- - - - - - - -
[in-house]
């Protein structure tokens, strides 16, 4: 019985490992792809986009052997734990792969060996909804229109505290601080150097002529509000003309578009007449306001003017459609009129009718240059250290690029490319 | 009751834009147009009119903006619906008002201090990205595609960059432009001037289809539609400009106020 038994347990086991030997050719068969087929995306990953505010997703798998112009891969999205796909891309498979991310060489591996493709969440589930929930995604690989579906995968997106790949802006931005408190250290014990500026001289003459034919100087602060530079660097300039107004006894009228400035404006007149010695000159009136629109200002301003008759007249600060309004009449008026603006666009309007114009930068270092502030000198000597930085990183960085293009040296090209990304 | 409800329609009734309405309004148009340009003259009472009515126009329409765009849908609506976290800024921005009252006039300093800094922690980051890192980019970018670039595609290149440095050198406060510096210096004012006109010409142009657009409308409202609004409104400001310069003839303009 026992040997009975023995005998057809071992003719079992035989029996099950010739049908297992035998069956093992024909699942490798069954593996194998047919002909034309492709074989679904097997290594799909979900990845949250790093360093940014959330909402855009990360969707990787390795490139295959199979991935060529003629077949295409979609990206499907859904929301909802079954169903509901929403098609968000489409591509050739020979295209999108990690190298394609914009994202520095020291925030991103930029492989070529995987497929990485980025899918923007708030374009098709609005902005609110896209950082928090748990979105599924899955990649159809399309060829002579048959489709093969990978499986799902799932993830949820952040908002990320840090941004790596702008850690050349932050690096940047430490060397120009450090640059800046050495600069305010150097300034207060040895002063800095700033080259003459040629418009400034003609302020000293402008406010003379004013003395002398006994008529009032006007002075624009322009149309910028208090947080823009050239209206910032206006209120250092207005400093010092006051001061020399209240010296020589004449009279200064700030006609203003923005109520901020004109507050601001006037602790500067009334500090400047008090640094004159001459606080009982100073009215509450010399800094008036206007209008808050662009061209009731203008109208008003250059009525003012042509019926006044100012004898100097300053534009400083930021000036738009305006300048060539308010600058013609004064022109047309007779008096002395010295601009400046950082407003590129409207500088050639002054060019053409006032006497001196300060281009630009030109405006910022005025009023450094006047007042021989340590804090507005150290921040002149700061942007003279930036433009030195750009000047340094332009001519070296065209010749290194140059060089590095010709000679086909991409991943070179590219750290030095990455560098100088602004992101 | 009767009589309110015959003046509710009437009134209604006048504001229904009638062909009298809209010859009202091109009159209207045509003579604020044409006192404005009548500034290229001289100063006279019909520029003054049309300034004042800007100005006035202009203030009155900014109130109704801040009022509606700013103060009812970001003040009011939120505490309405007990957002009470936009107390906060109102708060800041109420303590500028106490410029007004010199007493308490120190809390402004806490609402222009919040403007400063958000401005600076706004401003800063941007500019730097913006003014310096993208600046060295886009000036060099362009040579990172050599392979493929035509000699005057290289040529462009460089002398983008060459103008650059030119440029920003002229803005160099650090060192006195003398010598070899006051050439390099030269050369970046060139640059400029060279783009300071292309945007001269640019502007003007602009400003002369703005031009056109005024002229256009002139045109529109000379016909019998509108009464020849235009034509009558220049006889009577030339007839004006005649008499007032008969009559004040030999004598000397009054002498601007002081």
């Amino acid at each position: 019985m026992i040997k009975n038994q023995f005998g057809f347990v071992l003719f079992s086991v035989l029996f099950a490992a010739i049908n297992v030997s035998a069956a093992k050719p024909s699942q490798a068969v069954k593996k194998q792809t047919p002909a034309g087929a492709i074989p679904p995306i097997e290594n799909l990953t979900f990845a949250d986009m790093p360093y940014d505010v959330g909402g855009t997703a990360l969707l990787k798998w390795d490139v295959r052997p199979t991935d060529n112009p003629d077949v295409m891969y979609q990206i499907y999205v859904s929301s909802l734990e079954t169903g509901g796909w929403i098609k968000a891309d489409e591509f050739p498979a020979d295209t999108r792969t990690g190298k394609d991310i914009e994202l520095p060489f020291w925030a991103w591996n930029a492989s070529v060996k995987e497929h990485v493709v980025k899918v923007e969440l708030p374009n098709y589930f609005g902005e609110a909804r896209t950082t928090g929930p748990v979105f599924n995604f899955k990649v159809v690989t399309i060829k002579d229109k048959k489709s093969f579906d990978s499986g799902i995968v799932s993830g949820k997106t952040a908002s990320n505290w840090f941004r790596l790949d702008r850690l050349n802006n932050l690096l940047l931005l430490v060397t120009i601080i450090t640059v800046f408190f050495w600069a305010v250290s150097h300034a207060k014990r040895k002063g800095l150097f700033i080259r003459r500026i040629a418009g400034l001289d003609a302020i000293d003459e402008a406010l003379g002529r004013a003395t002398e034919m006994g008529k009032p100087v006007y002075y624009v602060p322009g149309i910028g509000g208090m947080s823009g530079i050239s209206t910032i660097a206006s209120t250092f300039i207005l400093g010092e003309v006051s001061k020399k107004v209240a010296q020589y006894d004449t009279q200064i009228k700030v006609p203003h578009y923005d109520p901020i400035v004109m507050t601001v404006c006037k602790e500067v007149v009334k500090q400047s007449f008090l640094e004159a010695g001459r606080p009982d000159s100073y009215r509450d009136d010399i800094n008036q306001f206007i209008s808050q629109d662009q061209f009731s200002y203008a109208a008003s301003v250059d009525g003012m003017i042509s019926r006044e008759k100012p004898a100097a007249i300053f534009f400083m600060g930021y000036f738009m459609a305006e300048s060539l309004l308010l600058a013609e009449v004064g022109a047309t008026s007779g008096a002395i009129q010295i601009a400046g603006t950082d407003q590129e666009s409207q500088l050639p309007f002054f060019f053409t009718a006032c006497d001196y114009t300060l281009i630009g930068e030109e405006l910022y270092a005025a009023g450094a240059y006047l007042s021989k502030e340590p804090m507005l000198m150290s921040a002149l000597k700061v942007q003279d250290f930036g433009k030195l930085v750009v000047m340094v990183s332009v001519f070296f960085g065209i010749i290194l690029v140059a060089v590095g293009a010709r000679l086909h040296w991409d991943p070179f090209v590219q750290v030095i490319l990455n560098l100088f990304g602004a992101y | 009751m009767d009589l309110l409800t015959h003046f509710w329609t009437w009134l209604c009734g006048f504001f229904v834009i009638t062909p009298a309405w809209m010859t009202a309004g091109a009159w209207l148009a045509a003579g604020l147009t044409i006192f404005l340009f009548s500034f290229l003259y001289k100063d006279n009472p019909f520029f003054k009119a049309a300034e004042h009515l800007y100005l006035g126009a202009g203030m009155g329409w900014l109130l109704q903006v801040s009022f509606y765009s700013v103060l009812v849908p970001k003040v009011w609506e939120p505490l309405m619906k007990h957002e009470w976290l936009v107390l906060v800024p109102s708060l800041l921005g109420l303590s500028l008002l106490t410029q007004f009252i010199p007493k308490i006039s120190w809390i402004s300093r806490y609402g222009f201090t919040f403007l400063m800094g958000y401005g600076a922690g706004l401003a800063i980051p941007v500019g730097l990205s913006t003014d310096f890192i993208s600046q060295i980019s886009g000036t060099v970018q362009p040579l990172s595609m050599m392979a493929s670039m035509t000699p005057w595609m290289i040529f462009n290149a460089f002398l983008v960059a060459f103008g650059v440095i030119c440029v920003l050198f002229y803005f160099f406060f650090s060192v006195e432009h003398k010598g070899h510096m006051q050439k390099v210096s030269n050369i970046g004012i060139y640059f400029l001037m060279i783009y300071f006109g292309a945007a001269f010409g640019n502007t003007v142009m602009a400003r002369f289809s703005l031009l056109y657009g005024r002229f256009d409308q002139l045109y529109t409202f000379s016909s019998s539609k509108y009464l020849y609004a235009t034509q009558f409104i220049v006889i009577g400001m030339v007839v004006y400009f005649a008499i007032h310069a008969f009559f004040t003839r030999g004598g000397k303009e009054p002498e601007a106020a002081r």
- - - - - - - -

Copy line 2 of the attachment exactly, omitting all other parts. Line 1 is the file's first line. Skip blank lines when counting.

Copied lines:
């Protein structure tokens, strides 16, 4: 019985490992792809986009052997734990792969060996909804229109505290601080150097002529509000003309578009007449306001003017459609009129009718240059250290690029490319 | 009751834009147009009119903006619906008002201090990205595609960059432009001037289809539609400009106020 038994347990086991030997050719068969087929995306990953505010997703798998112009891969999205796909891309498979991310060489591996493709969440589930929930995604690989579906995968997106790949802006931005408190250290014990500026001289003459034919100087602060530079660097300039107004006894009228400035404006007149010695000159009136629109200002301003008759007249600060309004009449008026603006666009309007114009930068270092502030000198000597930085990183960085293009040296090209990304 | 409800329609009734309405309004148009340009003259009472009515126009329409765009849908609506976290800024921005009252006039300093800094922690980051890192980019970018670039595609290149440095050198406060510096210096004012006109010409142009657009409308409202609004409104400001310069003839303009 026992040997009975023995005998057809071992003719079992035989029996099950010739049908297992035998069956093992024909699942490798069954593996194998047919002909034309492709074989679904097997290594799909979900990845949250790093360093940014959330909402855009990360969707990787390795490139295959199979991935060529003629077949295409979609990206499907859904929301909802079954169903509901929403098609968000489409591509050739020979295209999108990690190298394609914009994202520095020291925030991103930029492989070529995987497929990485980025899918923007708030374009098709609005902005609110896209950082928090748990979105599924899955990649159809399309060829002579048959489709093969990978499986799902799932993830949820952040908002990320840090941004790596702008850690050349932050690096940047430490060397120009450090640059800046050495600069305010150097300034207060040895002063800095700033080259003459040629418009400034003609302020000293402008406010003379004013003395002398006994008529009032006007002075624009322009149309910028208090947080823009050239209206910032206006209120250092207005400093010092006051001061020399209240010296020589004449009279200064700030006609203003923005109520901020004109507050601001006037602790500067009334500090400047008090640094004159001459606080009982100073009215509450010399800094008036206007209008808050662009061209009731203008109208008003250059009525003012042509019926006044100012004898100097300053534009400083930021000036738009305006300048060539308010600058013609004064022109047309007779008096002395010295601009400046950082407003590129409207500088050639002054060019053409006032006497001196300060281009630009030109405006910022005025009023450094006047007042021989340590804090507005150290921040002149700061942007003279930036433009030195750009000047340094332009001519070296065209010749290194140059060089590095010709000679086909991409991943070179590219750290030095990455560098100088602004992101 | 009767009589309110015959003046509710009437009134209604006048504001229904009638062909009298809209010859009202091109009159209207045509003579604020044409006192404005009548500034290229001289100063006279019909520029003054049309300034004042800007100005006035202009203030009155900014109130109704801040009022509606700013103060009812970001003040009011939120505490309405007990957002009470936009107390906060109102708060800041109420303590500028106490410029007004010199007493308490120190809390402004806490609402222009919040403007400063958000401005600076706004401003800063941007500019730097913006003014310096993208600046060295886009000036060099362009040579990172050599392979493929035509000699005057290289040529462009460089002398983008060459103008650059030119440029920003002229803005160099650090060192006195003398010598070899006051050439390099030269050369970046060139640059400029060279783009300071292309945007001269640019502007003007602009400003002369703005031009056109005024002229256009002139045109529109000379016909019998509108009464020849235009034509009558220049006889009577030339007839004006005649008499007032008969009559004040030999004598000397009054002498601007002081």